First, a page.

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"I was totally captivated by A Reliable Wife. Raw and lyrical at the same time, Robert Goolrick's wonderful novel grips the reader with its complex and beautiful story." Sandra Brown
"A Reliable Wife is a nearly forensic look at love in all its incarnations, with all its damages, deceptions, and obsessions, run through with points of light and pinned with ruinous truths....Astonishing, complex, beautifully written, and brilliant." Sara Gruen
"A Reliable Wife is eminently readable and should delight fans of old-fashioned Gothic romances....Goolrick is a solid wordsmith, and he handily manages the impressive task of making readers care about a woman bent on cold-blooded murder. And generating the proper Gothic ambience in Wisconsin is no mean feat." Christian Science Monitor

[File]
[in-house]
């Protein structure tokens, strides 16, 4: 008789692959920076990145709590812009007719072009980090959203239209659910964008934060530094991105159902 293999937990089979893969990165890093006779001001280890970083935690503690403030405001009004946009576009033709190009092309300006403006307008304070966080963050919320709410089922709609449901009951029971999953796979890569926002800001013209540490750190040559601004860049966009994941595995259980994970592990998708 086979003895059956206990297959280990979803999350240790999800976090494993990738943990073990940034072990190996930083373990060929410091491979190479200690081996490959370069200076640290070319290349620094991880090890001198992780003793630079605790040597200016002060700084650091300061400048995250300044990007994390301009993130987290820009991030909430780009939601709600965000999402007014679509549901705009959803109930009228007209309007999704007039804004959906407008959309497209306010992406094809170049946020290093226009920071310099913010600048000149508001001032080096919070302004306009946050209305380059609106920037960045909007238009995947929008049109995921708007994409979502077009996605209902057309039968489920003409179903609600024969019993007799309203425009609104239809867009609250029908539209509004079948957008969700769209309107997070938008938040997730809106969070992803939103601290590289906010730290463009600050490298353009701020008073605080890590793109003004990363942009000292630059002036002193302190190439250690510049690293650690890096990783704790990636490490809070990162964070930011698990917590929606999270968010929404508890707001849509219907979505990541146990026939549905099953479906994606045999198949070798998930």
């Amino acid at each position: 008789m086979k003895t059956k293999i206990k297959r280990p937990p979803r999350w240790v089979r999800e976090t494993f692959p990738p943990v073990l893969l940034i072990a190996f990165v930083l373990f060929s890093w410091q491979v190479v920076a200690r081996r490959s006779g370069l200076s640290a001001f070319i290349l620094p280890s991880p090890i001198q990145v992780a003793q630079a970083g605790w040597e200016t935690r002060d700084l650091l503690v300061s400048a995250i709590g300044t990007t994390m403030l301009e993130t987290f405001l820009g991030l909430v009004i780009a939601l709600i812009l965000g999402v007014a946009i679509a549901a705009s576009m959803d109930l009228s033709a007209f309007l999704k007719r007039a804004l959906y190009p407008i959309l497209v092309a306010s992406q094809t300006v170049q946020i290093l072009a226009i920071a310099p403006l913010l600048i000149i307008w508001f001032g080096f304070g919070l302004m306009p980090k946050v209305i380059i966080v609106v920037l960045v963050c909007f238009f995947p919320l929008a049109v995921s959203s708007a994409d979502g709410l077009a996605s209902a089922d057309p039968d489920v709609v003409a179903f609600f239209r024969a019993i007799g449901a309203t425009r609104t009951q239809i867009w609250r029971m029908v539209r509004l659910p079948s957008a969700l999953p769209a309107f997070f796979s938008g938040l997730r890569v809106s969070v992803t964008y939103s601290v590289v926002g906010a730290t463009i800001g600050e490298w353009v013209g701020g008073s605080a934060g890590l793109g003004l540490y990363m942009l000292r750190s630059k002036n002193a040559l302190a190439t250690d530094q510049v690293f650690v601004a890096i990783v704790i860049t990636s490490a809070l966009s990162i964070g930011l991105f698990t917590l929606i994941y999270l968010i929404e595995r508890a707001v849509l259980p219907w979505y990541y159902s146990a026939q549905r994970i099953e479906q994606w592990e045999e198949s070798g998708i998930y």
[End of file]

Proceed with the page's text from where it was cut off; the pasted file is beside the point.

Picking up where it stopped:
In rural Wisconsin in 1909, Ralph Truitt stands alone on a train platform waiting for the woman who answered his newspaper advertisement for "a reliable wife." But when Catherine Land steps off the train from Chicago, she's not the "simple, honest woman" that Ralph is expecting.
Maria Jameson is having an affaira passionate, lifechanging affair. She asks: Is it possible to love two men at once? Must this new romance mean an end to love with her husband? For answers, she reaches across the centuries to George Sand, the maverick French novelist who took many lovers. Immersing herself in the life of this revolutionary woman, Maria struggles with the choices women make and wonders if women in the nineteenth century might have been more free, in some ways, than their twenty-first-century counterparts.